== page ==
Pfaff at Fifty
New Devotions and Religious Change in Later Medieval England
A Society for the Study of Medieval Languages and Literature two-day conference
Originally published in 1970, Richard W. Pfaff’s New Liturgical Feasts in Later Medieval England fundamentally changed the way humanities scholars thought and wrote about English religious development in the long fifteenth century. Pfaff asked important questions about the process by which the new devotions that focused on Christ and the Virgin entered the liturgy in England and how a liturgical feast was ‘promulgated—at all the levels to make it effective—or accepted’. Moreover, he emphasised the gradual pace of liturgical change and its different stages. Pfaff explored the relationship between liturgical and extra-liturgical devotions; demonstrated the variation in the pace and extent of regional, local and institutional change; and promoted the idea of the push and pull of popular demand for change in place of the traditional notion of official promulgation from above. Most importantly, even though he was a liturgical scholar with deep, specialised knowledge of the material evidence and an intense insight into the practice of the period, Pfaff opened study of the cultural impact of these devotions to scholars of many adjacent fields. It is in honour of this wide sowing that we now gather, fifty years on, to reap and to share.
New Liturgical Feasts documented a process of increased elaboration and enhancement in fifteenth-century English liturgy that would have profoundly impacted the experience of church-going parishioners throughout the realm. Pfaff saw this as evidence of ‘liturgical vitality’ rather than of ‘an over-complicated and decadent system which was shortly to collapse through its own burdensomeness’ (p. 131). He called for scholars interested in ‘the whole of later medieval spirituality’ to consider both private devotion and ‘what goes on in the church’ (p. 132). In the five decades since 1970, we have witnessed a very considerable flourishing of research—conducted across many disciplines—on a wide range of aspects of late medieval religious life. These include, among others, lay piety, the importance of gender in shaping religious belief and practice, religious observance in parish and cathedral churches, the religious orders, saints’ cults, mysticism, devotional reading, the material culture of religion, and heterodoxy and heresy. Pfaff’s pioneering study opened new pathways and provided a new impetus for scholars to explore religious culture as a whole in all its variety. As a result, fifty years after NLF’s publication, we have a much greater appreciation of the vitality, as well as the complexity, of late medieval religion.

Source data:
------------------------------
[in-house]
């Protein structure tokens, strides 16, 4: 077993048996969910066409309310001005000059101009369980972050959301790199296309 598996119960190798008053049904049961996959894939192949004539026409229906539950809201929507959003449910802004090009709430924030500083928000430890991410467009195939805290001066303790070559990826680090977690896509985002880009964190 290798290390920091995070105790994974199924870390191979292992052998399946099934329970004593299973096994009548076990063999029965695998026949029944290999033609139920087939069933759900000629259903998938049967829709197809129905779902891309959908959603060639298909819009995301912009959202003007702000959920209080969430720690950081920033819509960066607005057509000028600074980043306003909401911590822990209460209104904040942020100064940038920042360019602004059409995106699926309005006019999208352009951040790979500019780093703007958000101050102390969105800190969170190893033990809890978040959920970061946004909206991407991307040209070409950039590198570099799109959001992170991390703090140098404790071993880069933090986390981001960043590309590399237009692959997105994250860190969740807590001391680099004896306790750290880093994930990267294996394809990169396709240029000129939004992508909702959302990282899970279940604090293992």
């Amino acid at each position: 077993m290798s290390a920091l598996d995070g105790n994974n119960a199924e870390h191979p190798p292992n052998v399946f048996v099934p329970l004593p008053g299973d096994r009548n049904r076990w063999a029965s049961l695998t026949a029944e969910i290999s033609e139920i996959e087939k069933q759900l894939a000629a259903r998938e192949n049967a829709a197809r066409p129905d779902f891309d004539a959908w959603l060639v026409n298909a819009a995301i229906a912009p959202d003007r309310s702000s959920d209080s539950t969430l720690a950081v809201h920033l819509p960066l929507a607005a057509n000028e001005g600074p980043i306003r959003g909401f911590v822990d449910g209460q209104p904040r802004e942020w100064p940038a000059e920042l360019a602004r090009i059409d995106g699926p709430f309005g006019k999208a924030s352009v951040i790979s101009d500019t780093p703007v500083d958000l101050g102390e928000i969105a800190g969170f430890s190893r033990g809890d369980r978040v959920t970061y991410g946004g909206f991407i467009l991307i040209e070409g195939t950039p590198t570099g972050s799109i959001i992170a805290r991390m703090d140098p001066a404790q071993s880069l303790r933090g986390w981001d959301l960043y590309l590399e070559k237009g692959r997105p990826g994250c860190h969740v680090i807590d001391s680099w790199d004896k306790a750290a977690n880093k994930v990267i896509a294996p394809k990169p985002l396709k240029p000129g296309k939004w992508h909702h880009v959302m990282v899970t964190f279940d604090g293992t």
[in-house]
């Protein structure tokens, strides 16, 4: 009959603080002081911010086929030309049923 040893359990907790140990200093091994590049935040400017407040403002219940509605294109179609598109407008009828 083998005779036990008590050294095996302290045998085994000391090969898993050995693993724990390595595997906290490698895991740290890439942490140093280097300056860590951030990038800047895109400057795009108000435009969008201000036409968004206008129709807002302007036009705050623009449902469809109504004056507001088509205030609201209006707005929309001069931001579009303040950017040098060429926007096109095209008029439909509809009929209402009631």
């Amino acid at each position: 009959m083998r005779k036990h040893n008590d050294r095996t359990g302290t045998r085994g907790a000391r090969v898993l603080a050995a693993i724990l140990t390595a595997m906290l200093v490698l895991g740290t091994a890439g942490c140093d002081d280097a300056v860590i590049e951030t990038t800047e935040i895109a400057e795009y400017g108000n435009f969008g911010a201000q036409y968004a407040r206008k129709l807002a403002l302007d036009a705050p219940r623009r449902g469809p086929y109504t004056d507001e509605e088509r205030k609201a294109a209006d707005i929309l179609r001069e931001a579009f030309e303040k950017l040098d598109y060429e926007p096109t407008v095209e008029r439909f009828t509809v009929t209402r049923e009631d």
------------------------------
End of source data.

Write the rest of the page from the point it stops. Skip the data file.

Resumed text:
‘Pfaff at Fifty’ aims to take stock of the enduring legacy of New Liturgical Feasts by reconsidering the important questions that this touchstone book raised. We invite abstracts that address the themes, questions, and implications of Pfaff’s book in the light of new research. We encourage submissions from scholars working in any relevant discipline or field, including history, theology, art history, literary studies, archaeology, gender studies, musicology, and manuscript studies.
Please submit abstracts of no more than 300 words and a short biographical note to either of the email addresses listed below by
31 December 2019.